EspañolThe effects of financial downturn often include a slowdown in consumer spending, as cash-strapped citizens hoard their savings. Yet the exception to the rule is provided by Jorge Redmond, who tells the PanAm Post that “people in depressed economies consume products like chocolate to make themselves feel happier.”
Redmond, president of Chocolates El Rey, a Venezuelan firm that has manufactured chocolate and other products from cacao since 1929, should know. El Rey ranks among the world’s top chocolatiers, and continues to grow and innovate amid economic and social crisis in Venezuela.
An exporter to the United States, Japan, Canada, Argentina, Chile, and the European market, it boasts 3,000 direct and indirect colaboradores, or helpers, as Redmond likes to call his employees.
The head of the renowned firm, which continues to provide Venezuelans and people around the world with their much-needed chocolate fix, told the PanAm Post how El Rey manages to operate, and even thrive, under the current Venezuelan government.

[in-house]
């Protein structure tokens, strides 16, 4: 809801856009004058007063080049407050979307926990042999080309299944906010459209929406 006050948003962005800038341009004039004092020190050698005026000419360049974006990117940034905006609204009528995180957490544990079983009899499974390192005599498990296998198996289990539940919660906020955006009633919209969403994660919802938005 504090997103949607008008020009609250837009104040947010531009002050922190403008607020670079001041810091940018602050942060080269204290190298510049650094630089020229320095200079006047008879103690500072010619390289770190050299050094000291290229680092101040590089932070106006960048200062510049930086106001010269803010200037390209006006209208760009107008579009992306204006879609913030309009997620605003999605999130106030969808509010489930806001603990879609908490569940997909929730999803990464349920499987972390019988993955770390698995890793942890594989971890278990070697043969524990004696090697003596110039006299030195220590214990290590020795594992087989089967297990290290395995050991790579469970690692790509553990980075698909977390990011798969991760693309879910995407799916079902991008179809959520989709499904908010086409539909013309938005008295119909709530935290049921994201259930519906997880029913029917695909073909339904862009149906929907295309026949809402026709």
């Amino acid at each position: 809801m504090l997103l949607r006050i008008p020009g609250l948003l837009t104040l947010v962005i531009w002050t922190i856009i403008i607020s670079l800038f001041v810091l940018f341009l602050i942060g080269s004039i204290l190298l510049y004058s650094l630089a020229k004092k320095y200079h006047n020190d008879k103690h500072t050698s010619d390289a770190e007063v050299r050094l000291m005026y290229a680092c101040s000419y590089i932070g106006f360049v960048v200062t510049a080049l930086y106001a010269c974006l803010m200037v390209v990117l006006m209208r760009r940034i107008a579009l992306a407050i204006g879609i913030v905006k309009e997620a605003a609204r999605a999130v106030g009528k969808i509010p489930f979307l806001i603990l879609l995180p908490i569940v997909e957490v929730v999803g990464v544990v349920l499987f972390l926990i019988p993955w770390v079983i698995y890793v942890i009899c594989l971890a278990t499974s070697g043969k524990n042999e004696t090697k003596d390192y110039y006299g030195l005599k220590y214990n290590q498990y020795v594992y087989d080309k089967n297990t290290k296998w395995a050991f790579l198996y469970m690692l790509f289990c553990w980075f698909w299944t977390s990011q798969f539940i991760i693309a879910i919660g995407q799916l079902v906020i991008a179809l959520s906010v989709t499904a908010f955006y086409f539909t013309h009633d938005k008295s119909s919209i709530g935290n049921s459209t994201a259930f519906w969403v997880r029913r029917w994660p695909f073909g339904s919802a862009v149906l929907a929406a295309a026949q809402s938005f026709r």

What’s the outlook for the cacao industry in Venezuela?
The political realm undoubtedly affects all sectors of the economy, and Chocolates El Rey is no exception. In our case, we are not importers, except for insubstantial products like natural vanilla that we bring from France; and Brazilian aluminum to wrap the chocolates.
We do have a lot of problems domestically with the packaging and labeling, because the required inks have to be imported, and if one ink is missing there is no packaging, and without it there’s no chocolate.
These are the sort of issues that have put us in a tight spot in recent months. They’re basically a foreign-exchange problem, and since the government has allowed money to be either stolen or misspent, the resulting effect is that the country doesn’t have the resources to keep producing and satisfying the needs of the Venezuelan people.
However, apart from that the company is doing well in many ways. It’s faring much better than others that rely almost exclusively on imports, and now even the government is trying to enter the cacao business through direct investment: it has set up two factories, one to process cacao and another one to make chocolate, but they stopped operating two or three years ago. It seems like a joke, but at least our company is doing well.